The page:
Half a dozen titles that are perfect for teachers and learners…
Half a dozen titles that are perfect for teachers and learners…
The Terrible Two (Mac Barnett and Jory John, Amulet Books, £8.99)
Tempt those teens still addicted to Jeff Kinney’s Wimpy Kid with something slightly more sophisticated; it’s written in the first person, which allows a more sophisticated level of humour. The two protagonists are genuinely three-dimensional, with a friendship that, once eventually established, has real heart. And there are considerably more cows than in any other story of a similar nature. Stylish, full of skilfully imagined pranks, and frequently laugh-out-loud funny, this has all the makings of the start of a series with staying power.
Liberty’s Fire (Lydia Syson, Hot Key Books, £7.99)
‘...Arise, ye starvelings from your slumbers…’ (Eugène Pottier: the “Internationale” written just weeks after the crushing of the Paris Commune, in June 1871) The years 1870-71 were traumatic for France. Its armies had been rapidly defeated by the Prussians and its capital subjected to a grinding four-month siege. Peace may finally have been signed but the workers of Paris were horrifed, and voted in a revolutionary city government: the Commune. Its radicalism prompted a violent backlash from the official French government, which culminated in a blood-soaked week in May 1871 as barricades were smashed and prisoners executed. This then is the context of Lydia Syson’s third novel, continuing her passionate drive to open up neglected periods of history to teenaged readers. Against this backdrop, she tells a tale of tangled loves and shifting allegiances as the dedicated Communarde Rose, gutsy sixteen-year-old Zéphyrine, fatally-divided opera singer Marie, idealistic violinist Anatole and detached American photographer Jules endure revolution and repression: romantic, fascinating and terrifying.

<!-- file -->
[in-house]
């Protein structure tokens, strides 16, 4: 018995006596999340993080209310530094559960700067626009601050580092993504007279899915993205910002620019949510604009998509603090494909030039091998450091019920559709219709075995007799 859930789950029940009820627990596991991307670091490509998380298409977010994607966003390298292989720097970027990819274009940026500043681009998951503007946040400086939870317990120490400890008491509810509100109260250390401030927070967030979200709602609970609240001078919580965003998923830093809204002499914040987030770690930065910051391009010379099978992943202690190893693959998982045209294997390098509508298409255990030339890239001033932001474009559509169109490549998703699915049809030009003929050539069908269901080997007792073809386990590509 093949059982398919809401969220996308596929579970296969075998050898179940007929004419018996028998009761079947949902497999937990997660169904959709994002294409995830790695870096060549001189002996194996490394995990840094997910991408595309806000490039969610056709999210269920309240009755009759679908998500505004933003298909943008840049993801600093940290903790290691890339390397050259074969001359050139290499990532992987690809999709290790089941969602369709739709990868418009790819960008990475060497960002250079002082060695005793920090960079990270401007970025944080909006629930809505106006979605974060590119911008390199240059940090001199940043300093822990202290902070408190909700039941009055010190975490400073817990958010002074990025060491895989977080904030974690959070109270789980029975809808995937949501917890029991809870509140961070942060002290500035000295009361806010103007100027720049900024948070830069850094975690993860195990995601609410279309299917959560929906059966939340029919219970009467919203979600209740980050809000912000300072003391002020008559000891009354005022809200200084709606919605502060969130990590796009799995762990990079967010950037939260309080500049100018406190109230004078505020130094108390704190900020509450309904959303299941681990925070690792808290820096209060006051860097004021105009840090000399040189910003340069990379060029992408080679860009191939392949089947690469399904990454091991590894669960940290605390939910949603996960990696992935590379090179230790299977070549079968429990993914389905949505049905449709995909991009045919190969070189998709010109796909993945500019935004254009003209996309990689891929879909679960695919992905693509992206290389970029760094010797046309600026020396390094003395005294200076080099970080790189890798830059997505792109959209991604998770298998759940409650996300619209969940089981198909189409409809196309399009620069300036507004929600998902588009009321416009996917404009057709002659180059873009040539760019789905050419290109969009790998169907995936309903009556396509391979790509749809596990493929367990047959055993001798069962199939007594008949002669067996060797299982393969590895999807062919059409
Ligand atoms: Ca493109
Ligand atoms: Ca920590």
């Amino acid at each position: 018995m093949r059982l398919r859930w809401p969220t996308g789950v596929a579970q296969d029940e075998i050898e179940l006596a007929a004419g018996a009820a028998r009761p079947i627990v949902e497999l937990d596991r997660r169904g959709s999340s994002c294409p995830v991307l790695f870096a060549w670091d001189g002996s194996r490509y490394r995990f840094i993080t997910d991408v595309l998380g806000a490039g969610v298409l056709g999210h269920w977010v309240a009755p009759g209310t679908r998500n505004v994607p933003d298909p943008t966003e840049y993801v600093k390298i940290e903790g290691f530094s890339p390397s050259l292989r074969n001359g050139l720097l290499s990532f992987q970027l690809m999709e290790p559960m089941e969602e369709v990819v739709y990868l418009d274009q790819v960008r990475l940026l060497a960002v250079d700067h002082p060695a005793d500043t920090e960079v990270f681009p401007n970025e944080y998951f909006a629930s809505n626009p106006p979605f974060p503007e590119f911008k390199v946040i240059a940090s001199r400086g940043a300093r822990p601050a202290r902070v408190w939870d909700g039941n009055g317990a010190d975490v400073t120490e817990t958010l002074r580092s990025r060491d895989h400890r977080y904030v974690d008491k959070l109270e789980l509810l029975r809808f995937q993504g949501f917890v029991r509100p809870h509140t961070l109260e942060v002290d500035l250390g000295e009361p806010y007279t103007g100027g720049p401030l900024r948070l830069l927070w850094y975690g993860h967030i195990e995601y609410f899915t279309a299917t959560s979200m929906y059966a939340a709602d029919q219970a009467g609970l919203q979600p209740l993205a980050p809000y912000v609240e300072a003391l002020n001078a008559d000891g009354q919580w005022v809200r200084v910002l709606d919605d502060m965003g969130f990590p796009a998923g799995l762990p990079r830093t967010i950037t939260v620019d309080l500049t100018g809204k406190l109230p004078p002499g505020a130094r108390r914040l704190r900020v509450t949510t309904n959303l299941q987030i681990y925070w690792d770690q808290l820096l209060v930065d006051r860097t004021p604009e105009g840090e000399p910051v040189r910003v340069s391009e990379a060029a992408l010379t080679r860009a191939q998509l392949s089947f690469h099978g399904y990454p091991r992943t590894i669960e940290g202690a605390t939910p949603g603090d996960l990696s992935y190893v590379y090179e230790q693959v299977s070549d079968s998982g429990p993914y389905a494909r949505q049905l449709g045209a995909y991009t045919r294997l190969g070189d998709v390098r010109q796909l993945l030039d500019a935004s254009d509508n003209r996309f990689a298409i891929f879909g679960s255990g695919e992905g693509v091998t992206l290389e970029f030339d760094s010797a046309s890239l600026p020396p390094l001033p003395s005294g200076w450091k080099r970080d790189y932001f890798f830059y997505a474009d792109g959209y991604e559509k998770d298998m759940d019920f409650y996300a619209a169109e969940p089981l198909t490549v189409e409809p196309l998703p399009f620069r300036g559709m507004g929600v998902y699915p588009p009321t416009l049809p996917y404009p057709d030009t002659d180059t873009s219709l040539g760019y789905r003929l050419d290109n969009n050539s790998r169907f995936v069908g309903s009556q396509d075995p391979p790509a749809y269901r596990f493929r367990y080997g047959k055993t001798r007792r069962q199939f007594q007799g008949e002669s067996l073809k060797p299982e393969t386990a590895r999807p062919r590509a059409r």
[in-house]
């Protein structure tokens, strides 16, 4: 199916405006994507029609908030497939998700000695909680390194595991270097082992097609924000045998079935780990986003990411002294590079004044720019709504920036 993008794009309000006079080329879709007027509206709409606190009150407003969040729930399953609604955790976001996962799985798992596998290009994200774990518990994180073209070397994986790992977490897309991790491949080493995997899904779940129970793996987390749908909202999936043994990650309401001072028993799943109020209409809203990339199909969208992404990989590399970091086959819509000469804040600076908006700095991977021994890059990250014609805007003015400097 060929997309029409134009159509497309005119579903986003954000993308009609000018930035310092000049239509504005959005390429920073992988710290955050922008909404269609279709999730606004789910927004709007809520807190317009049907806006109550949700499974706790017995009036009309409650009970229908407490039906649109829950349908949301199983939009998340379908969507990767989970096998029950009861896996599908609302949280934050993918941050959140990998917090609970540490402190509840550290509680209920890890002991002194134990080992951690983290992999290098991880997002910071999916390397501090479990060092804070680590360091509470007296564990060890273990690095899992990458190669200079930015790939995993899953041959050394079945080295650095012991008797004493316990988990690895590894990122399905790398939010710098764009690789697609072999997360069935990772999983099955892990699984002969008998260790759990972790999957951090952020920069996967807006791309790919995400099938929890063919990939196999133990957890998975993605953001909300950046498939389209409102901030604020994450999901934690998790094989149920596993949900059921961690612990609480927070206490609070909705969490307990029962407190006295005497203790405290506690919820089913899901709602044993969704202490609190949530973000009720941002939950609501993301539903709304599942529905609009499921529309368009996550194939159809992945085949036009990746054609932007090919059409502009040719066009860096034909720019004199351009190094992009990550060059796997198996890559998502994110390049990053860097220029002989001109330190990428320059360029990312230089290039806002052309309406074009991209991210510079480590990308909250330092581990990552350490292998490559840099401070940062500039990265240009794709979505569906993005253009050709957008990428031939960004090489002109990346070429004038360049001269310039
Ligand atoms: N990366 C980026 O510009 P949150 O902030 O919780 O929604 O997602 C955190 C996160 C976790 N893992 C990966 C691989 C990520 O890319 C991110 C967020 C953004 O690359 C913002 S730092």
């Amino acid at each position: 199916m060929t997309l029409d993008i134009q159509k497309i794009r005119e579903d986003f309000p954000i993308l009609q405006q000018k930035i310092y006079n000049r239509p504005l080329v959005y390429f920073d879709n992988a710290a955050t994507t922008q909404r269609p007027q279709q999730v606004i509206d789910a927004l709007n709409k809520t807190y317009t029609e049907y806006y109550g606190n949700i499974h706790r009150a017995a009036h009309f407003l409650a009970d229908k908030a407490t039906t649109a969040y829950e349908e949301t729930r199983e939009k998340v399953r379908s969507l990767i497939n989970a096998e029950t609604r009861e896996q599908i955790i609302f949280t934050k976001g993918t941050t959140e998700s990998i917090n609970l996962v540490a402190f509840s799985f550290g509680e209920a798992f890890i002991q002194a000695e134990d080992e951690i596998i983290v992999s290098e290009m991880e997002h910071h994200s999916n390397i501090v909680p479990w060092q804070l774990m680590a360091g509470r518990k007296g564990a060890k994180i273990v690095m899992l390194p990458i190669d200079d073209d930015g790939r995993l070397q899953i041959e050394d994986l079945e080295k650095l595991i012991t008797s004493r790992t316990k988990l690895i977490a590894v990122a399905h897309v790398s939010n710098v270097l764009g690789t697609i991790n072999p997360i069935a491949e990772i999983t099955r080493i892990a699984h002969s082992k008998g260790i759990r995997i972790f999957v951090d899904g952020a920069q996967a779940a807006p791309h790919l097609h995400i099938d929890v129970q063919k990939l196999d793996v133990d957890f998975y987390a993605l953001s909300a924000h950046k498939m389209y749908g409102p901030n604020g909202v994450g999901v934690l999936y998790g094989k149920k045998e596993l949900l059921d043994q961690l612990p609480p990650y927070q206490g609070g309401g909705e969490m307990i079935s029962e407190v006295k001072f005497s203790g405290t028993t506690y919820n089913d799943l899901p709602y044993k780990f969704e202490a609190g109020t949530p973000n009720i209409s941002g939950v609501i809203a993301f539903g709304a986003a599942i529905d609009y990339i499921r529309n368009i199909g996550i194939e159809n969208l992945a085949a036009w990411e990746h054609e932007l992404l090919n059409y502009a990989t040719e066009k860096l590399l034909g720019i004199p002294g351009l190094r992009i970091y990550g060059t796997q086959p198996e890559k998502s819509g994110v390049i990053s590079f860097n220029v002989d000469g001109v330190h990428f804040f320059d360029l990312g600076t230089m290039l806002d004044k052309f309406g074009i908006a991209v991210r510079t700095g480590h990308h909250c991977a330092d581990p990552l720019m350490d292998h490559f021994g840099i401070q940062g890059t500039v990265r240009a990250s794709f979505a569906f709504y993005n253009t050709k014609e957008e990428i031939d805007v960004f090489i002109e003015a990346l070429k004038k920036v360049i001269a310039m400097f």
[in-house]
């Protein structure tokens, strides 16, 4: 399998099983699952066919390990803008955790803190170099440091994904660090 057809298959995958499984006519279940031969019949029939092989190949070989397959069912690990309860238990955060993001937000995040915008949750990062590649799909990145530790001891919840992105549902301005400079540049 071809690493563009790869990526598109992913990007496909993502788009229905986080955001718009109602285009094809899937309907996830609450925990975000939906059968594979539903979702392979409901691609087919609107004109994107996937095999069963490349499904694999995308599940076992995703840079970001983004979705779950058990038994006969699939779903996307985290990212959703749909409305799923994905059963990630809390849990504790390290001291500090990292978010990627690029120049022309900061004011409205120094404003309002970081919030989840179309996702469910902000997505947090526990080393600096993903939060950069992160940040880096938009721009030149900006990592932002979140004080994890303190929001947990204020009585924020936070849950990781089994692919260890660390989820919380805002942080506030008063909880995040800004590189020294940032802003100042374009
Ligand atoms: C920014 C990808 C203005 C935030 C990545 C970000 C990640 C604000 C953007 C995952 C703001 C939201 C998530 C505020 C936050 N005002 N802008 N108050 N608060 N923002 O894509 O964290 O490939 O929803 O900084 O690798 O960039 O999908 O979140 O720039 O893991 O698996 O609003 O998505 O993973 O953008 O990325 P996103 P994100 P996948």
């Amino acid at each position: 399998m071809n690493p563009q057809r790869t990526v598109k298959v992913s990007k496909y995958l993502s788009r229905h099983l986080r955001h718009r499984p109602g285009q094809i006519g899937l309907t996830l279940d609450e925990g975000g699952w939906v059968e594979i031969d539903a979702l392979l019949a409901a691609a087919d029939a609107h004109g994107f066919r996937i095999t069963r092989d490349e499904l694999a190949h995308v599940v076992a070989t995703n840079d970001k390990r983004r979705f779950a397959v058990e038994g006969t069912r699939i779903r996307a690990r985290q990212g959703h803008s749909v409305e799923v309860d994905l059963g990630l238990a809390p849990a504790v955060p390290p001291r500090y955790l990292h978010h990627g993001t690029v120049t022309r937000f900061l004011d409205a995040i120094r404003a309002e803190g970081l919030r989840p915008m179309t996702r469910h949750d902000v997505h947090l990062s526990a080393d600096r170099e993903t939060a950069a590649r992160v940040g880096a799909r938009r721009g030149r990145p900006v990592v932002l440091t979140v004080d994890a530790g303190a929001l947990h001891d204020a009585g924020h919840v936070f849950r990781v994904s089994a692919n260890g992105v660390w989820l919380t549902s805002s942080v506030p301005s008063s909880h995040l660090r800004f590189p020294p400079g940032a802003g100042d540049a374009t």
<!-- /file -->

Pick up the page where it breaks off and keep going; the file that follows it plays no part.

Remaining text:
The Thrilling Adventures of Lovelace and Babbage (Sydney Padua, Particular Books, £16.99)
Lovelace and Babbage: what a combination! Had Charles Babbage been a better project manager or delegator, and Ada Lovelace been in better health, the computer might have been invented a hundred years before it was. Why? As Sydney Padua explains in this delightful book, Babbage’s theoretical Analytical Engine was, in effect, a computer. It had memory, a processor and feedback loops, and only differed from the first actual computers by being operated by levers and powered by steam. As for Lovelace, she was one of the few people who actually understood what the Analytical Engine could do, and how it could be made to work. This book imagines what might have happened in an alternative universe in which the Analytical Engine is built and Lovelace does not die young. While their adventures are, of course, pure fantasy, the copious notes throughout the book make it clear that they have a basis in actual events. A mixture of the history of computing, alternative history, science fiction, ‘steam punk’ and graphic novel, Lovelace and Babbage is informative, insightful and humorous. A must-have for your bookshelf (available from April 21st)
Kiss of Death (Bali Rai, Collins Read On, £5.99)
One of the most powerfully concerning results to emerge from the release of the latest What Kids Are Reading study published by Renaissance Learning was the fact that whilst primary school aged children show a marked preference for books that are significantly beyond their natural reading age, this enthusiasm for challenging literary experiences starts to wane in Year 7; and positively plummets for many young people by the time they hit Years 10 and 11. At least one reason for this might be a disconnect between some teenagers’ reading competence, and the range of material that their level of ability enables them to access. Series like Collins’ Read On, then, which feature stories designed to appeal to older kids, told in a way that they doesn’t exclude struggling readers, are an invaluable addition to any secondary school library; and this gritty tale of star-crossed urban lovers from the confident pen of Bali Rai is a brilliant example of how to get such a commission exactly right.
British-Islamic Identity (Aminul Hoque, IoE Press, £26.99)